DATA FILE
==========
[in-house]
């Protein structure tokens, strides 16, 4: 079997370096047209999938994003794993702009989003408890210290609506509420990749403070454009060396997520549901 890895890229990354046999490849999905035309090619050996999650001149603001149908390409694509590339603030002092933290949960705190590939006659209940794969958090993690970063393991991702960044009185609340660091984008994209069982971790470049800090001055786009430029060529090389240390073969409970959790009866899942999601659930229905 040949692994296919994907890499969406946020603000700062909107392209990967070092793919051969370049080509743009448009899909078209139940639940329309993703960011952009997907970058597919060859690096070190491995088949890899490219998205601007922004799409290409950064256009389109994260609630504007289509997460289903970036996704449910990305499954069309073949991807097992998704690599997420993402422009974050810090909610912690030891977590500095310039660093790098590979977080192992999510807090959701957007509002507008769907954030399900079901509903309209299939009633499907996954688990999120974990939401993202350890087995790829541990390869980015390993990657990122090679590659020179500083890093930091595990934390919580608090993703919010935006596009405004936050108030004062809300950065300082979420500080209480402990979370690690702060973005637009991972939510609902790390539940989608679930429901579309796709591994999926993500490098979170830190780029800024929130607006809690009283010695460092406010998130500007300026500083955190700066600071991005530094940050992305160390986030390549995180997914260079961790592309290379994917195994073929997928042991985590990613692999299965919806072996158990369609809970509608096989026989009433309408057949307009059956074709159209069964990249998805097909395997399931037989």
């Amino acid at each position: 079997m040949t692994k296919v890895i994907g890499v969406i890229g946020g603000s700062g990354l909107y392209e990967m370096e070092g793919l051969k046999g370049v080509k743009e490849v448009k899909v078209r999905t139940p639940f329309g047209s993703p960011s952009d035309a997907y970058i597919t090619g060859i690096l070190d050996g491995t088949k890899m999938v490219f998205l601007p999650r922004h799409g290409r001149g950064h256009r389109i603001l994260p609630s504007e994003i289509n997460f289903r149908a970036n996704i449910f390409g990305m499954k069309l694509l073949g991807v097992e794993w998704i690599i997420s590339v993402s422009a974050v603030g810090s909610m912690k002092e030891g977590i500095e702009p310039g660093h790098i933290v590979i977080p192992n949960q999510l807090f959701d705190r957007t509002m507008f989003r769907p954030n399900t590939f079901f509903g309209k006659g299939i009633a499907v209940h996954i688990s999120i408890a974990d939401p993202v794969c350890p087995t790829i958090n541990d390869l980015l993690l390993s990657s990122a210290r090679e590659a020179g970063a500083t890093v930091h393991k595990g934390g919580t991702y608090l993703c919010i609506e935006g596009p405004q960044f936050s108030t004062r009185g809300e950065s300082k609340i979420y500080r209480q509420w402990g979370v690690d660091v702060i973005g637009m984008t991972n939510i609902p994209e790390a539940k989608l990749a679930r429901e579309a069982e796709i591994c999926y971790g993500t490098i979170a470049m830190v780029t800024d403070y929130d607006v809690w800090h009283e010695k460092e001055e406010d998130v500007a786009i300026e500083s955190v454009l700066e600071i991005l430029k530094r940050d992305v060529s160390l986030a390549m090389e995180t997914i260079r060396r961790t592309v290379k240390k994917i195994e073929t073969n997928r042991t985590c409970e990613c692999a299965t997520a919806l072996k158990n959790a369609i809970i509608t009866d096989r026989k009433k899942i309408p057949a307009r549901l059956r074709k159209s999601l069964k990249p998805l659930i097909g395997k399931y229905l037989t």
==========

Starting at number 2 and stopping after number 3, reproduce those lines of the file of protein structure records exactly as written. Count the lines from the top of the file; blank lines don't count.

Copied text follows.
């Protein structure tokens, strides 16, 4: 079997370096047209999938994003794993702009989003408890210290609506509420990749403070454009060396997520549901 890895890229990354046999490849999905035309090619050996999650001149603001149908390409694509590339603030002092933290949960705190590939006659209940794969958090993690970063393991991702960044009185609340660091984008994209069982971790470049800090001055786009430029060529090389240390073969409970959790009866899942999601659930229905 040949692994296919994907890499969406946020603000700062909107392209990967070092793919051969370049080509743009448009899909078209139940639940329309993703960011952009997907970058597919060859690096070190491995088949890899490219998205601007922004799409290409950064256009389109994260609630504007289509997460289903970036996704449910990305499954069309073949991807097992998704690599997420993402422009974050810090909610912690030891977590500095310039660093790098590979977080192992999510807090959701957007509002507008769907954030399900079901509903309209299939009633499907996954688990999120974990939401993202350890087995790829541990390869980015390993990657990122090679590659020179500083890093930091595990934390919580608090993703919010935006596009405004936050108030004062809300950065300082979420500080209480402990979370690690702060973005637009991972939510609902790390539940989608679930429901579309796709591994999926993500490098979170830190780029800024929130607006809690009283010695460092406010998130500007300026500083955190700066600071991005530094940050992305160390986030390549995180997914260079961790592309290379994917195994073929997928042991985590990613692999299965919806072996158990369609809970509608096989026989009433309408057949307009059956074709159209069964990249998805097909395997399931037989």
């Amino acid at each position: 079997m040949t692994k296919v890895i994907g890499v969406i890229g946020g603000s700062g990354l909107y392209e990967m370096e070092g793919l051969k046999g370049v080509k743009e490849v448009k899909v078209r999905t139940p639940f329309g047209s993703p960011s952009d035309a997907y970058i597919t090619g060859i690096l070190d050996g491995t088949k890899m999938v490219f998205l601007p999650r922004h799409g290409r001149g950064h256009r389109i603001l994260p609630s504007e994003i289509n997460f289903r149908a970036n996704i449910f390409g990305m499954k069309l694509l073949g991807v097992e794993w998704i690599i997420s590339v993402s422009a974050v603030g810090s909610m912690k002092e030891g977590i500095e702009p310039g660093h790098i933290v590979i977080p192992n949960q999510l807090f959701d705190r957007t509002m507008f989003r769907p954030n399900t590939f079901f509903g309209k006659g299939i009633a499907v209940h996954i688990s999120i408890a974990d939401p993202v794969c350890p087995t790829i958090n541990d390869l980015l993690l390993s990657s990122a210290r090679e590659a020179g970063a500083t890093v930091h393991k595990g934390g919580t991702y608090l993703c919010i609506e935006g596009p405004q960044f936050s108030t004062r009185g809300e950065s300082k609340i979420y500080r209480q509420w402990g979370v690690d660091v702060i973005g637009m984008t991972n939510i609902p994209e790390a539940k989608l990749a679930r429901e579309a069982e796709i591994c999926y971790g993500t490098i979170a470049m830190v780029t800024d403070y929130d607006v809690w800090h009283e010695k460092e001055e406010d998130v500007a786009i300026e500083s955190v454009l700066e600071i991005l430029k530094r940050d992305v060529s160390l986030a390549m090389e995180t997914i260079r060396r961790t592309v290379k240390k994917i195994e073929t073969n997928r042991t985590c409970e990613c692999a299965t997520a919806l072996k158990n959790a369609i809970i509608t009866d096989r026989k009433k899942i309408p057949a307009r549901l059956r074709k159209s999601l069964k990249p998805l659930i097909g395997k399931y229905l037989t």